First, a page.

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x0x Tunceli

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  • Turkish Radio Hour
    x0x Tunceli The Hittites, who established the first Anatolian Empire in history, came even as far as Tunceli. The Babylonian and Assyrian Empires spread their
    Message 1 of 1 , Jul 12 6:52 AM
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      x0x Tunceli

      The Hittites, who established the first Anatolian Empire in history,
      came even as far as Tunceli. The Babylonian and Assyrian Empires
      spread their influence and effectiveness in the region. In the 6th and
      8th centuries B.C., during the reign of the Medes and the Persians,
      the region was attached to the Iranian Empire. In the mid 7th century
      the Arabs arrived in the region. Tunceli became part of the Islamic
      Empire in the 8th century. From 1071 to 1252, Tunceli was occupied by
      the Mengüceks who ruled Erzincan. Following the Seljuk and Mongol
      raids which stretched from the mountainous regions to the Kýzýlýrmak,
      scores of Turkish tribes began to settle in Tunceli. Due to the rugged
      terrain on the road to Tunceli, only the town of Çemiþkezek
      flourished. During the Ottoman era, Çemiþkezek was divided into four
      towns, namely Çemiþkezek, Pertek, Saðman, Mazgirt.

      Hozat township which is attached to Tunceli was a district before the
      proclamation of the Republic and it became the Province of Dersim
      following the declaration of the Republic. DERSIM is the Persian word
      for silver door.

      In 1935, Tunceli Province was established with its temporary center in
      Elazýð. At the time, Pülümür, Erzincan, Nazimiye, Hozat, Petek,
      Ovacýk, Mazgirt and Çemiþkezek townships in Elazýð formed Tunceli
      Province. Tunceli was administered from its temporary center, Elazýð,
      until 1946 and in 1947 the provincial center was moved to the town of


      Tunceli province is located in the upward part of the Euphrates in the
      East Anatolian region. The Munzur Mountains and Karasu are in the
      north, the Bingol Mountains and the Peri brook in the east, Keban Dam
      Lake in the south and the Euphrates in the West. Erzincan, Bingöl and
      Elazýð border Tunceli.

      Tuncelis surface area is 7774 square km and it is 1050 m above sea

      Tunceli resembles an island. Except for an area in the south, the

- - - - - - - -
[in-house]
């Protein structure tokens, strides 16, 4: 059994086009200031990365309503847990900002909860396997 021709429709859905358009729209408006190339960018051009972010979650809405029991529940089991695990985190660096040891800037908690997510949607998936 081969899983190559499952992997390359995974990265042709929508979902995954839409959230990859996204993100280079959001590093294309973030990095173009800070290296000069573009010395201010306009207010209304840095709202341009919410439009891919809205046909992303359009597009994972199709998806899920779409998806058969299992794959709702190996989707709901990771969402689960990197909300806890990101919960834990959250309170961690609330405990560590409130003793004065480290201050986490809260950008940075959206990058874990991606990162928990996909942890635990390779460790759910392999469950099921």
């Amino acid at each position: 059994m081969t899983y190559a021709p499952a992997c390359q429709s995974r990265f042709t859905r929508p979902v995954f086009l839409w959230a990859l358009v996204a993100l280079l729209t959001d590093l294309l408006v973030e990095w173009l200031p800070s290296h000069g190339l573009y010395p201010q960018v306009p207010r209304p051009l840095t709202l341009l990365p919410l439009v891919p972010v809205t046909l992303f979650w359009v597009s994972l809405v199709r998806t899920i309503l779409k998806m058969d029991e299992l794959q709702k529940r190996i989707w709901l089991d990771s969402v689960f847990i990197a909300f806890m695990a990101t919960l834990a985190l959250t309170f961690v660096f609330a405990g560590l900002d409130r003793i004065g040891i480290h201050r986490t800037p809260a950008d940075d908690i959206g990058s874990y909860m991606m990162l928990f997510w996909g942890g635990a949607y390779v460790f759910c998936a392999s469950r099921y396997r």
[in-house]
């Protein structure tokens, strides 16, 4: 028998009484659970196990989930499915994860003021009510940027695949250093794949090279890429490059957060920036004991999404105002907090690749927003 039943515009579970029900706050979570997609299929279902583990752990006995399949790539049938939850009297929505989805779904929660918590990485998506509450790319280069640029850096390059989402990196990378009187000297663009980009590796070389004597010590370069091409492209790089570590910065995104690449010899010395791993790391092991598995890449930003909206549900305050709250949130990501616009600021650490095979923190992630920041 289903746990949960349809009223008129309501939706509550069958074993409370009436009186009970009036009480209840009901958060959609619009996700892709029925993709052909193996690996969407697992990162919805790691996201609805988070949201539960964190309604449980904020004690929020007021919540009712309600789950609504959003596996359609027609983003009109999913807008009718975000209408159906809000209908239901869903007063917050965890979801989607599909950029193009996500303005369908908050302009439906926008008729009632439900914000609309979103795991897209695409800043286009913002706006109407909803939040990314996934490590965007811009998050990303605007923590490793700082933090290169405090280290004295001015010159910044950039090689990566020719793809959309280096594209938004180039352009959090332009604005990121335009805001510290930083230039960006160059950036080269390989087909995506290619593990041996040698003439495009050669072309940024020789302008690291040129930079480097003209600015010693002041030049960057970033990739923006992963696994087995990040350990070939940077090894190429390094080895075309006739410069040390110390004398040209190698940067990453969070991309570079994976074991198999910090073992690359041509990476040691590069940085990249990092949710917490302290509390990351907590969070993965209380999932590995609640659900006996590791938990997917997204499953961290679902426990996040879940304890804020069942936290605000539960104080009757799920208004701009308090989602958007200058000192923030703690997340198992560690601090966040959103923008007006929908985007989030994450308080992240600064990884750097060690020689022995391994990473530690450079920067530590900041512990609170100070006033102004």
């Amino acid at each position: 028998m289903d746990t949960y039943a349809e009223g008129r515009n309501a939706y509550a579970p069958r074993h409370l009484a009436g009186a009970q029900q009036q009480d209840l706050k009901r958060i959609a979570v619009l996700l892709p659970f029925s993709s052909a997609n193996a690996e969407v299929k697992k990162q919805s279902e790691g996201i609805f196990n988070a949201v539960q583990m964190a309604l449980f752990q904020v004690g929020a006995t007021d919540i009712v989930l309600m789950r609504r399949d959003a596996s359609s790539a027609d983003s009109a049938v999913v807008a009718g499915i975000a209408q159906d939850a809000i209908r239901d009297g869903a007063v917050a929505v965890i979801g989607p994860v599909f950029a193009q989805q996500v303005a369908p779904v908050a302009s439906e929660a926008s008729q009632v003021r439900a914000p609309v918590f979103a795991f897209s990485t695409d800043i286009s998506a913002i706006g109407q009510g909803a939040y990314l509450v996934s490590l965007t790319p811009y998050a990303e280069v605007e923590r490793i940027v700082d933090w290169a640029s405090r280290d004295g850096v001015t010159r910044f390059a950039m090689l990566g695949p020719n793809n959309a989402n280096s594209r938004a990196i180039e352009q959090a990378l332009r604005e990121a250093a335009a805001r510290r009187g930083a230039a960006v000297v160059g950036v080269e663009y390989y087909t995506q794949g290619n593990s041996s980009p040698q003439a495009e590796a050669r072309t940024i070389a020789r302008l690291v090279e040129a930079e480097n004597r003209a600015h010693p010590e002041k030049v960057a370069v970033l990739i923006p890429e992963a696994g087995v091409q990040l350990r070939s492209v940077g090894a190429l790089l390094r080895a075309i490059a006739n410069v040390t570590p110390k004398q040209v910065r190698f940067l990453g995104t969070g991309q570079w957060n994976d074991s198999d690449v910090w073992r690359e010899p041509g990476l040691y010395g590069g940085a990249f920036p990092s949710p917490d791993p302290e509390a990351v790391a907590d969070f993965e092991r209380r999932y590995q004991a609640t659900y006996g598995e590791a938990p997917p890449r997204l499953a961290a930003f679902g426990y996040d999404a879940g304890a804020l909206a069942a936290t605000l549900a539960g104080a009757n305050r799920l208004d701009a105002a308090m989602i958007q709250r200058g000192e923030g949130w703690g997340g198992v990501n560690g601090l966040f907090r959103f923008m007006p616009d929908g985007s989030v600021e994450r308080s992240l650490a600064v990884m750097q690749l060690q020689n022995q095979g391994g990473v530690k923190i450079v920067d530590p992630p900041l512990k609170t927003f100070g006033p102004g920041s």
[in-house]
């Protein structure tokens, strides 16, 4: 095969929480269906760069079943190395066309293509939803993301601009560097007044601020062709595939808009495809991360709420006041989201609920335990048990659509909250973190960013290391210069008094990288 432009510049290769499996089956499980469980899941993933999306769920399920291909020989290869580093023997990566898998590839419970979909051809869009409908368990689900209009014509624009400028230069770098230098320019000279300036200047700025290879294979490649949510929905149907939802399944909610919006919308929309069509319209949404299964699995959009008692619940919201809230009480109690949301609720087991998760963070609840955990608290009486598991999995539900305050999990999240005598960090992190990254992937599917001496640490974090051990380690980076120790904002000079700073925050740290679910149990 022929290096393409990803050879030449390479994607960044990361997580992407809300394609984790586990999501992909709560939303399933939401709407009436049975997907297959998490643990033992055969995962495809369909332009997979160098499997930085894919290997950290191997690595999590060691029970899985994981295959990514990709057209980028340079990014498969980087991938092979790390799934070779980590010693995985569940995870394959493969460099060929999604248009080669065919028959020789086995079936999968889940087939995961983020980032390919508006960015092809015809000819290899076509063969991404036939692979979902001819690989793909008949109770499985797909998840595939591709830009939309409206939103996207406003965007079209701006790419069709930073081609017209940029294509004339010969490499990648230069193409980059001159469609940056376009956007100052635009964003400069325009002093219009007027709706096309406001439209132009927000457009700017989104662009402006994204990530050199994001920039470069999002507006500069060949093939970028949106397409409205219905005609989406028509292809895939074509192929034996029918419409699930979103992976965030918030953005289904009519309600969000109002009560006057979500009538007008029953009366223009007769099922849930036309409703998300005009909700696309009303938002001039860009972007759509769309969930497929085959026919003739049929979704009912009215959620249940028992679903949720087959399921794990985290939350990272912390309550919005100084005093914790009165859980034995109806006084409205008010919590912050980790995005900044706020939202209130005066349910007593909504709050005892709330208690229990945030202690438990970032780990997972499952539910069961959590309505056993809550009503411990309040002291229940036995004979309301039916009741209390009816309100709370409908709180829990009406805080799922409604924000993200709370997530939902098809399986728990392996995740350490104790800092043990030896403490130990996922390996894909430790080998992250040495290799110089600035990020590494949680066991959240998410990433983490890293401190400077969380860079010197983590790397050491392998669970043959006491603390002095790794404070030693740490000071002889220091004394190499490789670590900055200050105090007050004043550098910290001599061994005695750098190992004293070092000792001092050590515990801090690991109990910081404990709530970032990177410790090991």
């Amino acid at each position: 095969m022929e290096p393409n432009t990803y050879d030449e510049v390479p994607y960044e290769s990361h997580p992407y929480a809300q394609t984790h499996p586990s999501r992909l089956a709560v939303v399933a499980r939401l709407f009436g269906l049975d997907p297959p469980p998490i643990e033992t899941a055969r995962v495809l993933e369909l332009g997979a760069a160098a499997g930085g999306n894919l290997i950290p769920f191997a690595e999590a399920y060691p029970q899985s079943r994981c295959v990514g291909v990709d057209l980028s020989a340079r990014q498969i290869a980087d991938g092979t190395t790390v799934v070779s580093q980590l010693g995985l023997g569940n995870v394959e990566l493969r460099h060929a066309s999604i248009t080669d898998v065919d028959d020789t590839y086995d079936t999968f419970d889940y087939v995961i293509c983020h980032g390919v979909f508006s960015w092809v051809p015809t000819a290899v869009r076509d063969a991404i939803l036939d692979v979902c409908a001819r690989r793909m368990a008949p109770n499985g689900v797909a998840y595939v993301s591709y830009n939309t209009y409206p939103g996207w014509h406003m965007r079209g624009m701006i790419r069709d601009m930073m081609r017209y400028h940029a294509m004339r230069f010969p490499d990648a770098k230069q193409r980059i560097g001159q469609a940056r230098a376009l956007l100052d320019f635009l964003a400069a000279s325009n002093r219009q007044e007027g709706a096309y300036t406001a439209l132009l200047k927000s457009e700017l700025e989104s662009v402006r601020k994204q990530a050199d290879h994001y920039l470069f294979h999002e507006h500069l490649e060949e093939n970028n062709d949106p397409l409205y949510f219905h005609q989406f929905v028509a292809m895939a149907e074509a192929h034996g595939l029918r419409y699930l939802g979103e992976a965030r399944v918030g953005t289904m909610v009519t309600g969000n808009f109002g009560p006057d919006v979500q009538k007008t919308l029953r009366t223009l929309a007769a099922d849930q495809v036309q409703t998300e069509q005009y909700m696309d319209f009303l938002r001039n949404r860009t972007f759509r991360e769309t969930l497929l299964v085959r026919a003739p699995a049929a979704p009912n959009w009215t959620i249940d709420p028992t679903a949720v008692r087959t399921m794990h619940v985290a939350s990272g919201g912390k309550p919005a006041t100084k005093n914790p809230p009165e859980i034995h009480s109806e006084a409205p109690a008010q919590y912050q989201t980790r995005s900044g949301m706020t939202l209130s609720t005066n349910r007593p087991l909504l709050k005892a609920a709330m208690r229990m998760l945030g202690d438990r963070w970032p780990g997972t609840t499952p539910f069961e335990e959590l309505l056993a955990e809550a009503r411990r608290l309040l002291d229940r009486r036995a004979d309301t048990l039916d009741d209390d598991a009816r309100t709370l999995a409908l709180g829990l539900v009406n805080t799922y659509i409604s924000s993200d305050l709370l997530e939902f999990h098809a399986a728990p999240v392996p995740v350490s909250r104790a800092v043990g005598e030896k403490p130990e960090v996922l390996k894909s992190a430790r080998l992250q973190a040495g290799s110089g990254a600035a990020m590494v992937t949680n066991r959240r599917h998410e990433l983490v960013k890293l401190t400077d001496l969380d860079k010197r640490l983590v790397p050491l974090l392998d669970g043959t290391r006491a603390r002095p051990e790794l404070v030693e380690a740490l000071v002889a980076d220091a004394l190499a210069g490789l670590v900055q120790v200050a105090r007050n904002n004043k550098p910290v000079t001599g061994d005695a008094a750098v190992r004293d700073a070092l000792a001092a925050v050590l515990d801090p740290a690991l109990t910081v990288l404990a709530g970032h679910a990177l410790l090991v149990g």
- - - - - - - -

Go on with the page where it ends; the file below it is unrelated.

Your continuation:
province comprises rough terrain with steep mountains and deep river

      Munzur brook and Pülümür stream divide Tunceli province into three
      parts like a Y

      The Munzur Mountains, Pülümür stream and Manzur brook, which surround
      the triangle, comprise the highest and steepest parts of the region.

      The region has many small rivers especially, the Laç and Kutudereleri.
      Water is plentiful in this region. Tacar, Hozat, Geyiksuyu (Deþt
      brooks), Munzur brook, Pülümür stream, and Peri brook are the
      principal waterways of the province. Keban Dam Lake is situated in the
      southern part of the province where 51 villages are located.

      Tunceli has a varied plant cover. Munzur Mountains are bare, but
      towards the south dense wooded areas increase.

      The forest is oak. A continental climate prevails in the province.
      Summers are arid and temperatures are above normal. The winter and the
      fall are rainy but temperatures are normal.


      Tunceli is a province, which greatly contributes to the promotion of
      Turkey with its geographic and topographic features, natural wonders
      and historic sites.

      Steep mountains covered with snow during all seasons, jagged rocks,
      oak forests, extensive meadows and grasslands create a sense of calm
      in the province. Curative spas springing forth from the depths of the
      mountains, taking on the extraordinary hues of the places they run
      through, the most delicious trout swimming in these deep, clear
      streams make Tunceli one of the most interesting touristic sites in